Mark Beasley is an artist, writer and curator, active since graduating from the Royal College of Art (London) in 2000. Initially he started work with Grizedale as part of Flatpack001 (with amongst others Steve Beasley, architect and Frieze contributor), an aspirational collective from Birmingham. They came to visit on a research trip in 2002 and became involved with the Grizedale programme that was to become Roadshow.
Mark wrote the now (in the art world) legendary text, for the Roadshow catalogue, The Battle of Blaenau Ffestiniog in which he retells the semi-true/mythical story of how the education tent got burnt down by local skallies.
In 2004 he joined forces with Sam Walhs and John Russell (previously of the Bank Collective) in a work commissioned for Romantic Detachment at PS1/MoMA. Their proposal was to set up a studio producing paintings in response to the movies of maverick LA filmmaker Damon Packard (a giant of the West Coast alternative scene who exists solely on a diet of Coke and sweets). In turn, Packard himself was invited to come and film their metaphysical process of discovery and produce a work called The Thinking. The idea was that all this was visible to the passing PS1 public. As it was the group locked themselves in the studio room off the main gallery for the whole show, only appearing at about 6.30 in the evening after a lengthy session of self-analysis and us banging on the door to tell them it was time to close up. The relationship between the four got increasingly fractious, erupting sporadically with Mark running through the corridors in a hospital gown screaming, chased by the ever rolling camera of Packard. This in turn caused PS1 to get 'really pissed' with Grizedale and close down the show before it opened. Meanwhile, the material produced by Beasley, Walhs and Russell ironically mined the mixed up slash and slosh neo-Romantic anxiety (Tracey Emin territory). Packard’s incomprehension and critique explored in his film gives perhaps the best insight into the whole Romantic Detachment programme- multiple misunderstanding and romanticisation of other cultures, and why everyone else has such a hard time understanding what the hell they are trying to do.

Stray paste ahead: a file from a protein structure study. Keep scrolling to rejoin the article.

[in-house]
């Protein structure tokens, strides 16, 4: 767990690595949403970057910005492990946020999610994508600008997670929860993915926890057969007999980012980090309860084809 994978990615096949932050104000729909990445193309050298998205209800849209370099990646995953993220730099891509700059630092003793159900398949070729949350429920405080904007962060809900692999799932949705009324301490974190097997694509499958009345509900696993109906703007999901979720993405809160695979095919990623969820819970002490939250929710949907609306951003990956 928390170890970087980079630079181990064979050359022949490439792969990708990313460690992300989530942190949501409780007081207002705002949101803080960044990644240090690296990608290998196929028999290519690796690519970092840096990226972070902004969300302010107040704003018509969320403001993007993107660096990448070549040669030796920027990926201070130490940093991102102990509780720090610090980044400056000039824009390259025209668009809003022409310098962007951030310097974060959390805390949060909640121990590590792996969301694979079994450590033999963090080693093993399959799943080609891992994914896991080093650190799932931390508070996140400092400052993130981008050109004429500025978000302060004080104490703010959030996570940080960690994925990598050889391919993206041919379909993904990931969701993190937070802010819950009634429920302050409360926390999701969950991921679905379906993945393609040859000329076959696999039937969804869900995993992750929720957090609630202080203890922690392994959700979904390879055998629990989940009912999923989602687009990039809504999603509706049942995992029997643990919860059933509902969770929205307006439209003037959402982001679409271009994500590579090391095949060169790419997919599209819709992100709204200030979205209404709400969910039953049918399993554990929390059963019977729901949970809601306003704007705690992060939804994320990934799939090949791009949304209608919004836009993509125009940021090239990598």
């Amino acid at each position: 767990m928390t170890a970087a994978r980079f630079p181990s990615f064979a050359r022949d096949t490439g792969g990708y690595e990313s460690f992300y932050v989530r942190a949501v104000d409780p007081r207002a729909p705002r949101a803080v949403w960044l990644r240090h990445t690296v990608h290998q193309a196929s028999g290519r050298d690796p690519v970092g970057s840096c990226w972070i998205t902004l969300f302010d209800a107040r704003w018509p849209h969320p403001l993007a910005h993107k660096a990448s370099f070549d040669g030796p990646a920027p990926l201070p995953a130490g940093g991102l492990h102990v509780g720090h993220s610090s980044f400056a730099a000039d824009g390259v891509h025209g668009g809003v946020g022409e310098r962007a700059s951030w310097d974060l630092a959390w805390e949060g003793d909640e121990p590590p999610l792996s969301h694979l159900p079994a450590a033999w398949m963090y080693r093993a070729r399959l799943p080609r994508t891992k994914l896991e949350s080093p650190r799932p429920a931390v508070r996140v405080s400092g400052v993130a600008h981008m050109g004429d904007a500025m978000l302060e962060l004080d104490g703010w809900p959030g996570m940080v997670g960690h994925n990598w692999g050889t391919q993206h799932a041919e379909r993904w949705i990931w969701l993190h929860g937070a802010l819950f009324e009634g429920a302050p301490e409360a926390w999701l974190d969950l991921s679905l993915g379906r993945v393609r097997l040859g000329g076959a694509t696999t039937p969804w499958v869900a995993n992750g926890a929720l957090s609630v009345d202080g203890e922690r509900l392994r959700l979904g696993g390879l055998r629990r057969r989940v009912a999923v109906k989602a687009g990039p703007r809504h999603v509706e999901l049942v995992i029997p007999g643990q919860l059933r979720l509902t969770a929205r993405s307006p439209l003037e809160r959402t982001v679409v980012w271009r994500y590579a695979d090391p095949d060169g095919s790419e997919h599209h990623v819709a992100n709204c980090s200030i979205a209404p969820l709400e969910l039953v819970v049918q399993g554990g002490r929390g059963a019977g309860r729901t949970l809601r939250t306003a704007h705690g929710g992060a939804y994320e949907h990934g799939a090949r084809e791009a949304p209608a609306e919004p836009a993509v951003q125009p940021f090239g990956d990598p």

After being project director for Creative Time in New York he is now working freelance and produced a project for the GSK Contemporary Season at the Royal Academy of Arts in Autumn / Winter 08/09. The cross over of influences and approaches between Flatpack and Grizedale has proved to have an impact on the development of both organisations, which the body of shared artists and their consequent exchange continues to inform (is that ok, Mark?).
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